'One-point' Lessons

Lesson #37: Re-surfacing sharpening stones ...

(entry by Eli Griggs)

Q: After sharpening my knives and other tools, my sharpening stones gradually develop a worn place in the middle, no matter how carefully I try to use the entire surface of the stone. Can they be 'repaired'? How?

A: A simple way to maintain flat waterstones is through the use of drywall sanding screens. Available at hardware stores and home centers, they are nothing more than rigid, open mesh to which abrasive grit has been bonded. Precut to fit common, drywall sanding poles, each measures 4 3/8 x 11 inches (111 x 279mm) they are large enough for most waterstones. They also come in several grades/grits, so select a medium grade for your first time out.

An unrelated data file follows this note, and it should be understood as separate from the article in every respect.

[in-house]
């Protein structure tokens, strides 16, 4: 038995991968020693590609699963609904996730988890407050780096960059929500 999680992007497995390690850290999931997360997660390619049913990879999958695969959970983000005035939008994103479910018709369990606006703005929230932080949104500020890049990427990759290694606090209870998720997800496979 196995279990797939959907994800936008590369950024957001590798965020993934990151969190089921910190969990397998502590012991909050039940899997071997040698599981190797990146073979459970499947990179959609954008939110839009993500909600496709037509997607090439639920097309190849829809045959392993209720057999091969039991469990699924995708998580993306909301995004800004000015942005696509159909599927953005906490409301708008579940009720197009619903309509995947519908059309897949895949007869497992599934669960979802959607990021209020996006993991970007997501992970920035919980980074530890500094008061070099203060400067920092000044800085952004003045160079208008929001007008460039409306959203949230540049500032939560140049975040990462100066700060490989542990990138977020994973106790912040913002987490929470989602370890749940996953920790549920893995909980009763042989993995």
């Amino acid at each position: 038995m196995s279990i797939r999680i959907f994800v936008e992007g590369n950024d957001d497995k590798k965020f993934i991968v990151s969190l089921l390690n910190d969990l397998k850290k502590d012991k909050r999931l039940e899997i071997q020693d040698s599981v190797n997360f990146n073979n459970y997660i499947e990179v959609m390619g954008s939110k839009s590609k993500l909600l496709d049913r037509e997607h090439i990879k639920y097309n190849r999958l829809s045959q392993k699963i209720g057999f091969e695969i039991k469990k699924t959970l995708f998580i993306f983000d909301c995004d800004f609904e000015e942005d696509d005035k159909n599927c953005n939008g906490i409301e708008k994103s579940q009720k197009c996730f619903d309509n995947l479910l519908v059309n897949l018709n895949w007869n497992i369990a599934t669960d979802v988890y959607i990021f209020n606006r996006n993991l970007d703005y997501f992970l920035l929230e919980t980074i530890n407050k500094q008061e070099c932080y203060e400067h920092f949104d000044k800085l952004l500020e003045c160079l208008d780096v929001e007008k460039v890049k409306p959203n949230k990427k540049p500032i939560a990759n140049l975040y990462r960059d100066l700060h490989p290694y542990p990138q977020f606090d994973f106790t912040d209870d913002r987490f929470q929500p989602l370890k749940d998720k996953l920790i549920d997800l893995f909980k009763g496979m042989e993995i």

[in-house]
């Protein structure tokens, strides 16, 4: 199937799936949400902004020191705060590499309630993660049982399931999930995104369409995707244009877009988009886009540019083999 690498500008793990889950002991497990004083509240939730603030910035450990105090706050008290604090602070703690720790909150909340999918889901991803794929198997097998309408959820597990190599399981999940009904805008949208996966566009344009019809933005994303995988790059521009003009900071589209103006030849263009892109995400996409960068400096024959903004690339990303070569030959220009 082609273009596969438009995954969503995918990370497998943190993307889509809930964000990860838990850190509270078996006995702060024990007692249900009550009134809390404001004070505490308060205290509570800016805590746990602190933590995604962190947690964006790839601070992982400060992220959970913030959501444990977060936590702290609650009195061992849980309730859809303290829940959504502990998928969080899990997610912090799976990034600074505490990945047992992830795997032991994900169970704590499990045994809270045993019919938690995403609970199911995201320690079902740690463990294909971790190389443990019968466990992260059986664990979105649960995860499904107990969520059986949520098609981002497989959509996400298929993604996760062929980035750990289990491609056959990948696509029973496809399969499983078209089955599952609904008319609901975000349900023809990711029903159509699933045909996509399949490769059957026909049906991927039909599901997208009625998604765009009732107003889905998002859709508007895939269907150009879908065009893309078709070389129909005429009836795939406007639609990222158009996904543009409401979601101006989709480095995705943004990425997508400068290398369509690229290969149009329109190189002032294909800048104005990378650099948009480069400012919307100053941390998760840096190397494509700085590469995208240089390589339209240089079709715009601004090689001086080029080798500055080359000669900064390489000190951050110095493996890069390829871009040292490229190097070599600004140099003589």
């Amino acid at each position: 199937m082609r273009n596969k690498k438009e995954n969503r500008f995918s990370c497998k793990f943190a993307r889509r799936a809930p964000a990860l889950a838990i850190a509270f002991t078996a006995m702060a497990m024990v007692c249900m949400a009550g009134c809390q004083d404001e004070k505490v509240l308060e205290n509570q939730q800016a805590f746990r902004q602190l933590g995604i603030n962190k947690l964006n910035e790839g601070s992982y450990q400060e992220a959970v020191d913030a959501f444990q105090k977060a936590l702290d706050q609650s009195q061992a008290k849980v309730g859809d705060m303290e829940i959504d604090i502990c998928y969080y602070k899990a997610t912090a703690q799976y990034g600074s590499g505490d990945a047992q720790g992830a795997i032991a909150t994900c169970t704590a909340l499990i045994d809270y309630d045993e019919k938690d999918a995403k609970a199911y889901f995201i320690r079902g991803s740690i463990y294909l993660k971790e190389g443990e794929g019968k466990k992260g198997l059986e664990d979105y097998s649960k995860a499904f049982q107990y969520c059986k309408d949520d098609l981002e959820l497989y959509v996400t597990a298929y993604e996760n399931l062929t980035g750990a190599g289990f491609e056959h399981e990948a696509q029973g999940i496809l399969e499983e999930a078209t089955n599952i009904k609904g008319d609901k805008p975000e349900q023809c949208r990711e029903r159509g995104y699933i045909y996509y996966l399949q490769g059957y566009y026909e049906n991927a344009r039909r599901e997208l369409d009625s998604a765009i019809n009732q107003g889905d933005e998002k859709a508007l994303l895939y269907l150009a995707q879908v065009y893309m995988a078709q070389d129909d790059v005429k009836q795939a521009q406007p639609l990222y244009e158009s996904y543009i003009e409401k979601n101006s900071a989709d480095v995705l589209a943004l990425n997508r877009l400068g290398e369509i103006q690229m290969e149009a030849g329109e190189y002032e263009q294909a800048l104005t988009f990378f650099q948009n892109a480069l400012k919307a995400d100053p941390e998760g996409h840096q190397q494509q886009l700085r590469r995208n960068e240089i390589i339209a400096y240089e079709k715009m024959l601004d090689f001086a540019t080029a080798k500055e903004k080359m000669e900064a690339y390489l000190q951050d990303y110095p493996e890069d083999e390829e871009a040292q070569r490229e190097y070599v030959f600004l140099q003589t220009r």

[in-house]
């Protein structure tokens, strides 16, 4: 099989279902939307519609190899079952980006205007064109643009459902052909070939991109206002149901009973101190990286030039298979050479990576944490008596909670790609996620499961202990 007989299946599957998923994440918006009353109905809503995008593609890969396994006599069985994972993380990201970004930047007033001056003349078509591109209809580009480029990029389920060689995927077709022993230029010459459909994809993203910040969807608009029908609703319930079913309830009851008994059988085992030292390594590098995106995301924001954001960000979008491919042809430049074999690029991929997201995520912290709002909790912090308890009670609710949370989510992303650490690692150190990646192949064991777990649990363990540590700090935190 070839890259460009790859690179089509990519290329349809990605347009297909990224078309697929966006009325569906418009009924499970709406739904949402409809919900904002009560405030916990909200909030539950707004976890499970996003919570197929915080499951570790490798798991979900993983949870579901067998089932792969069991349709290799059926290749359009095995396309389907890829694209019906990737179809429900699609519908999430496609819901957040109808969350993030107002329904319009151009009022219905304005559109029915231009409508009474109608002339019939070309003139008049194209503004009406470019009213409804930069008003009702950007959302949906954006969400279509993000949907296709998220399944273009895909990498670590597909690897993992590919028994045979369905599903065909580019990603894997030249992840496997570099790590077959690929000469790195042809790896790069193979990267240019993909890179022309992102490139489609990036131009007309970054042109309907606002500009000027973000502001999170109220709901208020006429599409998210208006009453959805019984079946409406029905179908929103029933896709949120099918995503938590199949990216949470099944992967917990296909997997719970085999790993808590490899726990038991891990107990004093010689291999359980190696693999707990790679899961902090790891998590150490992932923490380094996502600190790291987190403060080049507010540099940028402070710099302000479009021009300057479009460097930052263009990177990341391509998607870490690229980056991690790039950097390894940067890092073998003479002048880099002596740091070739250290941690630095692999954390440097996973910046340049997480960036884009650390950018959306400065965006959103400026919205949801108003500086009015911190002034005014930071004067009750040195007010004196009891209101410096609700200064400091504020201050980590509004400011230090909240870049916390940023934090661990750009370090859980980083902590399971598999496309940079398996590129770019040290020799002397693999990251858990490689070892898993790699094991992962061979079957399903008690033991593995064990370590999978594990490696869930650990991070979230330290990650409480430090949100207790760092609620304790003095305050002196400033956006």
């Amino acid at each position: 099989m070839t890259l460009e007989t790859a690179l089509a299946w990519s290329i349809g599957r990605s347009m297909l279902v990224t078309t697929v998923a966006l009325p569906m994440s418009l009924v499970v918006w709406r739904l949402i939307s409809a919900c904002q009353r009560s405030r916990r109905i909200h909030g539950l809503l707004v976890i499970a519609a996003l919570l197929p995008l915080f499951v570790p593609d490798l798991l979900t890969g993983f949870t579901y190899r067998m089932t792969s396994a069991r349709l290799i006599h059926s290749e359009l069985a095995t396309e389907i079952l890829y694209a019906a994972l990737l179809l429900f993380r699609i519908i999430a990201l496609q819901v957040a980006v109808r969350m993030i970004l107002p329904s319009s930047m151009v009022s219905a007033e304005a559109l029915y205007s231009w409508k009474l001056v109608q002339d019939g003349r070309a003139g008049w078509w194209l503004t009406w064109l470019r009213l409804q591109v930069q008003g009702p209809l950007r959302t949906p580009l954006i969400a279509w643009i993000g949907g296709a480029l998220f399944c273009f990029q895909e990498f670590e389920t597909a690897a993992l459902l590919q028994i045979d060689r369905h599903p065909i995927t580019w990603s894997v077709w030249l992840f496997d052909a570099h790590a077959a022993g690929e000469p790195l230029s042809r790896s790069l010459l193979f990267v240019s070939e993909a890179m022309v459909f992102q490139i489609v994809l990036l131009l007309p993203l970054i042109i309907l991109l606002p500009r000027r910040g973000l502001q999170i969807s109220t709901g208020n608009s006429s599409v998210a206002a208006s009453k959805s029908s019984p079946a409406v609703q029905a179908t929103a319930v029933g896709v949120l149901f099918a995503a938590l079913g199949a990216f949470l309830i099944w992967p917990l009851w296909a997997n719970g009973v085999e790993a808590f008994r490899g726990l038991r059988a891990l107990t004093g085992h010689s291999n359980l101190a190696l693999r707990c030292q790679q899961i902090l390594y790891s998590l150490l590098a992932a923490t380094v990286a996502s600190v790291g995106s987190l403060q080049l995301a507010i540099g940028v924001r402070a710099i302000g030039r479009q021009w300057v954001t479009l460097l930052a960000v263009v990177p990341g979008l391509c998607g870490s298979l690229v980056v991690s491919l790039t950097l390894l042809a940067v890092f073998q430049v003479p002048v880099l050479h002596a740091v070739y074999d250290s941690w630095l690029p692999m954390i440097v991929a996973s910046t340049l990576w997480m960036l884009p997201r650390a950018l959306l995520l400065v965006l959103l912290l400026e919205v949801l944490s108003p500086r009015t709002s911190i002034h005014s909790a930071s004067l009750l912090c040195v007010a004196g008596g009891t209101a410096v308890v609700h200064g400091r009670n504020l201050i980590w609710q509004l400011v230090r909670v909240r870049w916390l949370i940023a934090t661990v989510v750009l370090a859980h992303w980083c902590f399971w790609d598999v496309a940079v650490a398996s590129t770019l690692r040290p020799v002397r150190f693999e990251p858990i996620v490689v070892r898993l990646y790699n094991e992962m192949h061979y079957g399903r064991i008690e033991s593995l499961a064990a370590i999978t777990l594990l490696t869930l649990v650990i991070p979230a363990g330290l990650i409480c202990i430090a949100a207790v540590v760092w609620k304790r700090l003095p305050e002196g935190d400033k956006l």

To use one, first lightly tape a sheet of paper onto a plate of flat glass to catch the loose grit that will come from the waterstone. Place the screen on the paper.

Using only light pressure, begin to work the dry stone over the screen. As the waterstone grit clogs the screen, lift the screen up and tap it gently on the paper, knocking the grit out. Push all this loose grit to the side so the screen remains flat on the paper/glass. Continue until all the high spots on the stone have disappeared.

If you want to reserve the waterstone grit and use it later with strops, etc., then use a different screen with each grade/grit of waterstone, to avoid mixing the grades. Otherwise just discard the grit and paper.

The screen should be useable for several sessions.